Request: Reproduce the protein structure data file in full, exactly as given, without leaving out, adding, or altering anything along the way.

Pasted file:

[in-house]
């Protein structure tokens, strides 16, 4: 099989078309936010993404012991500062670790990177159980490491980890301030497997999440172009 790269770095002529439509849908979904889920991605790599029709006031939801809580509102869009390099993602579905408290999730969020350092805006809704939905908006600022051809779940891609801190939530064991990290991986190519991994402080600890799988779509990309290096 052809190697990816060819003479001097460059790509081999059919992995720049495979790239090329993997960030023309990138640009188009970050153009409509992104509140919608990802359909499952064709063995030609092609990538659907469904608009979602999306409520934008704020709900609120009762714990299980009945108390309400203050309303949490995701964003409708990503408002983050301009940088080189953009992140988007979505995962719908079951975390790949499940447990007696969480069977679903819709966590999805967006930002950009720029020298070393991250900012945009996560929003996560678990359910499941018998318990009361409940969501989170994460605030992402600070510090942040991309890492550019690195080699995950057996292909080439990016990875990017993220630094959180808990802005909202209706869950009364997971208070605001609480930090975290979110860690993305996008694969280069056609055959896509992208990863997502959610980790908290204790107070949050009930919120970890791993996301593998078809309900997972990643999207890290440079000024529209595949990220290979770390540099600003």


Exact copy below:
[in-house]
């Protein structure tokens, strides 16, 4: 099989078309936010993404012991500062670790990177159980490491980890301030497997999440172009 790269770095002529439509849908979904889920991605790599029709006031939801809580509102869009390099993602579905408290999730969020350092805006809704939905908006600022051809779940891609801190939530064991990290991986190519991994402080600890799988779509990309290096 052809190697990816060819003479001097460059790509081999059919992995720049495979790239090329993997960030023309990138640009188009970050153009409509992104509140919608990802359909499952064709063995030609092609990538659907469904608009979602999306409520934008704020709900609120009762714990299980009945108390309400203050309303949490995701964003409708990503408002983050301009940088080189953009992140988007979505995962719908079951975390790949499940447990007696969480069977679903819709966590999805967006930002950009720029020298070393991250900012945009996560929003996560678990359910499941018998318990009361409940969501989170994460605030992402600070510090942040991309890492550019690195080699995950057996292909080439990016990875990017993220630094959180808990802005909202209706869950009364997971208070605001609480930090975290979110860690993305996008694969280069056609055959896509992208990863997502959610980790908290204790107070949050009930919120970890791993996301593998078809309900997972990643999207890290440079000024529209595949990220290979770390540099600003």